Saturn's moon, Hyperion (Credit: NASA/JPL-Caltech/Space Science Institute)
Labroots recently explored one of Jupiter’s Galilean Moons, Ganymede, to include its unique surface features and possible interior ocean. Here we will venture back out to Saturn and examine an even more unique world. A world that doesn’t even look like a world at all, because it’s not even shaped like one. This is Saturn’s moon, Hyperion, and if one were to look at it, they might not even believe it’s a moon at all.
Hyperion was discovered by William Lassell in 1848, with William Cranch Bond and George Phillips Bond also discovering it in 1848, and all three men share credit for the moon’s discovery. Hyperion didn’t get its time in the spotlight until it was visited up-close by NASA’s Cassini spacecraft a handful of times between 2005 and 2015.
As stated, Hyperion might be mistaken for not being a moon since it’s shaped like a potato measuring 255 x 163 x 137 miles (410 x 260 x 220 kilometers) on three axes. It is currently hypothesized that Hyperion was formed from a number of small ice and rock objects, but lacked the gravity to form a sphere. The density of Hyperion is just over half the density of water, which is hypothesized to be due to gaps, also known as porosity, within its ice-rock composition of greater than 40 percent.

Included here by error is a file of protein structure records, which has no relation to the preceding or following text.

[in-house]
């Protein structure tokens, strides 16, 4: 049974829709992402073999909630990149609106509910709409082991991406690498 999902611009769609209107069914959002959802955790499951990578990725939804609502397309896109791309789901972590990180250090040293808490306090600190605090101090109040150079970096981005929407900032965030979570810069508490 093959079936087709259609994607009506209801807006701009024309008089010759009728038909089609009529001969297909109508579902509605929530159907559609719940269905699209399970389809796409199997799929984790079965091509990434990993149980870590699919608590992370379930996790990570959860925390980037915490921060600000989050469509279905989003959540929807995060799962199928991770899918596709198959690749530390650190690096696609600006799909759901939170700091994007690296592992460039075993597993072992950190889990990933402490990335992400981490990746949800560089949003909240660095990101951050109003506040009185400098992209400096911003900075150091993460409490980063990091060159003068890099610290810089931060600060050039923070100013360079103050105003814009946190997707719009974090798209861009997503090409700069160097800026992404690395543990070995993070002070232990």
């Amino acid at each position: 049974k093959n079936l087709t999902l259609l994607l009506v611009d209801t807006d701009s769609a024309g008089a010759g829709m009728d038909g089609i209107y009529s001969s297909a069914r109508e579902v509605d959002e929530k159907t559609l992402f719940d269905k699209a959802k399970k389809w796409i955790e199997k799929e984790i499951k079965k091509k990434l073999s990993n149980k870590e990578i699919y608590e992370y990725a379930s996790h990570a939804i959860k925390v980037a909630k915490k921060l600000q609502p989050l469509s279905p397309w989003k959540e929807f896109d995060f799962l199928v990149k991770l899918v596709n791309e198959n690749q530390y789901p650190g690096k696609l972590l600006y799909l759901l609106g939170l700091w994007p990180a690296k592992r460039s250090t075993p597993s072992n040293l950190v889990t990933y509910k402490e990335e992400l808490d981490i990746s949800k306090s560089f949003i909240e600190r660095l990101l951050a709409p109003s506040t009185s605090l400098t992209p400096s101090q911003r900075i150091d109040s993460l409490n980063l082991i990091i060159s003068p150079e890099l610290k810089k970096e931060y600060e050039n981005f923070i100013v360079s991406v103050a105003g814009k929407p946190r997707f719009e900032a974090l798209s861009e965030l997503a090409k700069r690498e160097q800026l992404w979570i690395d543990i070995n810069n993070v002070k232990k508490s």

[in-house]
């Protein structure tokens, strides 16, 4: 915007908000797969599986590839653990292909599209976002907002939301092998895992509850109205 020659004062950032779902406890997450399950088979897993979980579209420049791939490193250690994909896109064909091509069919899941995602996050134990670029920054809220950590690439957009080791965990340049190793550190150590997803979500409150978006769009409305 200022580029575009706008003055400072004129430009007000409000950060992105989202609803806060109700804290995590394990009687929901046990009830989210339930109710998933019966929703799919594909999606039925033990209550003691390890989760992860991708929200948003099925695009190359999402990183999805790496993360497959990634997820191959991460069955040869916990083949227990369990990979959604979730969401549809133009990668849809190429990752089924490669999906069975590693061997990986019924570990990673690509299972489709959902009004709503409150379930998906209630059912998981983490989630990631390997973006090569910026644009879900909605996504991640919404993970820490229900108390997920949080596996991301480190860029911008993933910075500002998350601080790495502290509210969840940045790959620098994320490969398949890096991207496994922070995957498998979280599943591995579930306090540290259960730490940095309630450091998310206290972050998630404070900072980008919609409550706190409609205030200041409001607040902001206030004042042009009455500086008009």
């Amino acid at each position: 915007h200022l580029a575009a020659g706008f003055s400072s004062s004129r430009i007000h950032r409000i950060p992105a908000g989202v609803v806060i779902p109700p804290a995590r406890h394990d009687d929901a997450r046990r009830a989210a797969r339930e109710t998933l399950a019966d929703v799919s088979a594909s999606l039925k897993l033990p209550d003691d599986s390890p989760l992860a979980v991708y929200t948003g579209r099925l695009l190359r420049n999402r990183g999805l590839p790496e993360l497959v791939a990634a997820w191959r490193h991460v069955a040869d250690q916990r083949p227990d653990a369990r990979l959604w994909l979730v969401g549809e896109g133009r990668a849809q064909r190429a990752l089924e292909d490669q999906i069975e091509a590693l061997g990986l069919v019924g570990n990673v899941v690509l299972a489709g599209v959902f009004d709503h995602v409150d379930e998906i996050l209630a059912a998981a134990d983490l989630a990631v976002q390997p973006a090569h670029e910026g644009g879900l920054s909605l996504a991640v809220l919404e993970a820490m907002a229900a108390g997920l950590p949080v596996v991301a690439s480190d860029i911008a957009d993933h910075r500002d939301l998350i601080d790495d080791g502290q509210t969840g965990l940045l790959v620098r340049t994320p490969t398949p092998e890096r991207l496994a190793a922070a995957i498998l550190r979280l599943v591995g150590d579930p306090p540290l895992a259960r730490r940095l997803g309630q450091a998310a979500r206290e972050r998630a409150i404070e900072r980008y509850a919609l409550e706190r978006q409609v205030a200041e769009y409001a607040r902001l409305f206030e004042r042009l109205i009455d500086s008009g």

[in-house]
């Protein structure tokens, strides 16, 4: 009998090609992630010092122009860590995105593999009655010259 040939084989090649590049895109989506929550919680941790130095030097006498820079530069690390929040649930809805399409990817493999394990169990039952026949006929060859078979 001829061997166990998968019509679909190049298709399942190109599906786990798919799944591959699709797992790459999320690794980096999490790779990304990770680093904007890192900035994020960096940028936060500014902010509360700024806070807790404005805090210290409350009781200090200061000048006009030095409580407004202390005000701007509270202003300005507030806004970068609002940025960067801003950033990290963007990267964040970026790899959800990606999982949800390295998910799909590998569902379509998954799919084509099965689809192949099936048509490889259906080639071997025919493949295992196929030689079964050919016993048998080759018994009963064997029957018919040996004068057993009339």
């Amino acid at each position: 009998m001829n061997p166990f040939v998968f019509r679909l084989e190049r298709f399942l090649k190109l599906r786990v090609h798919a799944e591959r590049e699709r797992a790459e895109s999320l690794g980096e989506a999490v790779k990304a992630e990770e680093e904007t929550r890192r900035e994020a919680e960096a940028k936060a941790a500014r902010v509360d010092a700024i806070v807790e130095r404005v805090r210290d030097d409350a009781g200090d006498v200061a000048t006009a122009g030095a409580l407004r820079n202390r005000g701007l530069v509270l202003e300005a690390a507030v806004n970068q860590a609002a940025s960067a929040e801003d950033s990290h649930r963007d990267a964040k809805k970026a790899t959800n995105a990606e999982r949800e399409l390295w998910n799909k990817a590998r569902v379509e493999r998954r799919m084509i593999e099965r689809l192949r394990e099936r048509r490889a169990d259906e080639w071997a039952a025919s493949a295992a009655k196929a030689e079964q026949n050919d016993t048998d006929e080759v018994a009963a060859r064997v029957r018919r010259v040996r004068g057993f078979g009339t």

Aside from its potato shape, Hyperion also exhibits many very bright and very deep craters with their brightness possibly being attributed to their water ice composition. The extreme depth of the craters could also be attributed to the aforementioned lack of gravity. This means when an object strikes Hyperion, none of the material falls back to the surface and almost entirely escapes back out into space.
As there are currently no missions scheduled to re-visit this unique world, scientists will continue to ask questions about this unique world, with hopes we might visit it again, someday.
As always, keep doing science & keep looking up!